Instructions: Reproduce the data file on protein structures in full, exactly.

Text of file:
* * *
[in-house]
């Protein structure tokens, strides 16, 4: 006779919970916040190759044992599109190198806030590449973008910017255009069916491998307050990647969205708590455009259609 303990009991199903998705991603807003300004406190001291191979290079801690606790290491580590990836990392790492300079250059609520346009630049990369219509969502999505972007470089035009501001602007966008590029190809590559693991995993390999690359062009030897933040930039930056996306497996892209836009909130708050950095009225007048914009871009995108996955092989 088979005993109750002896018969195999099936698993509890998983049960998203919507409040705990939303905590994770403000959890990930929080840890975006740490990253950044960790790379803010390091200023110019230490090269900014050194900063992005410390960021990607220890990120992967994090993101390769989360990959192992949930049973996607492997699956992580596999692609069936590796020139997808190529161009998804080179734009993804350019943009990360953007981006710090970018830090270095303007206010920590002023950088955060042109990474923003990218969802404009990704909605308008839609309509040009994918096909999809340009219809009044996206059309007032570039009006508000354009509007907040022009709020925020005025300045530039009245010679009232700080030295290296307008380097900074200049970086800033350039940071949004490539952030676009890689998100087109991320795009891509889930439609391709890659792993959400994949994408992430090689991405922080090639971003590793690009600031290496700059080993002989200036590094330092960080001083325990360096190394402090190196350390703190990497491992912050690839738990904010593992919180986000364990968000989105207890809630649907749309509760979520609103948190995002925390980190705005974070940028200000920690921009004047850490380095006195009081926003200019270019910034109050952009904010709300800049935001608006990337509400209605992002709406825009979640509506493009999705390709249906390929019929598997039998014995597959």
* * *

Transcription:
[in-house]
């Protein structure tokens, strides 16, 4: 006779919970916040190759044992599109190198806030590449973008910017255009069916491998307050990647969205708590455009259609 303990009991199903998705991603807003300004406190001291191979290079801690606790290491580590990836990392790492300079250059609520346009630049990369219509969502999505972007470089035009501001602007966008590029190809590559693991995993390999690359062009030897933040930039930056996306497996892209836009909130708050950095009225007048914009871009995108996955092989 088979005993109750002896018969195999099936698993509890998983049960998203919507409040705990939303905590994770403000959890990930929080840890975006740490990253950044960790790379803010390091200023110019230490090269900014050194900063992005410390960021990607220890990120992967994090993101390769989360990959192992949930049973996607492997699956992580596999692609069936590796020139997808190529161009998804080179734009993804350019943009990360953007981006710090970018830090270095303007206010920590002023950088955060042109990474923003990218969802404009990704909605308008839609309509040009994918096909999809340009219809009044996206059309007032570039009006508000354009509007907040022009709020925020005025300045530039009245010679009232700080030295290296307008380097900074200049970086800033350039940071949004490539952030676009890689998100087109991320795009891509889930439609391709890659792993959400994949994408992430090689991405922080090639971003590793690009600031290496700059080993002989200036590094330092960080001083325990360096190394402090190196350390703190990497491992912050690839738990904010593992919180986000364990968000989105207890809630649907749309509760979520609103948190995002925390980190705005974070940028200000920690921009004047850490380095006195009081926003200019270019910034109050952009904010709300800049935001608006990337509400209605992002709406825009979640509506493009999705390709249906390929019929598997039998014995597959």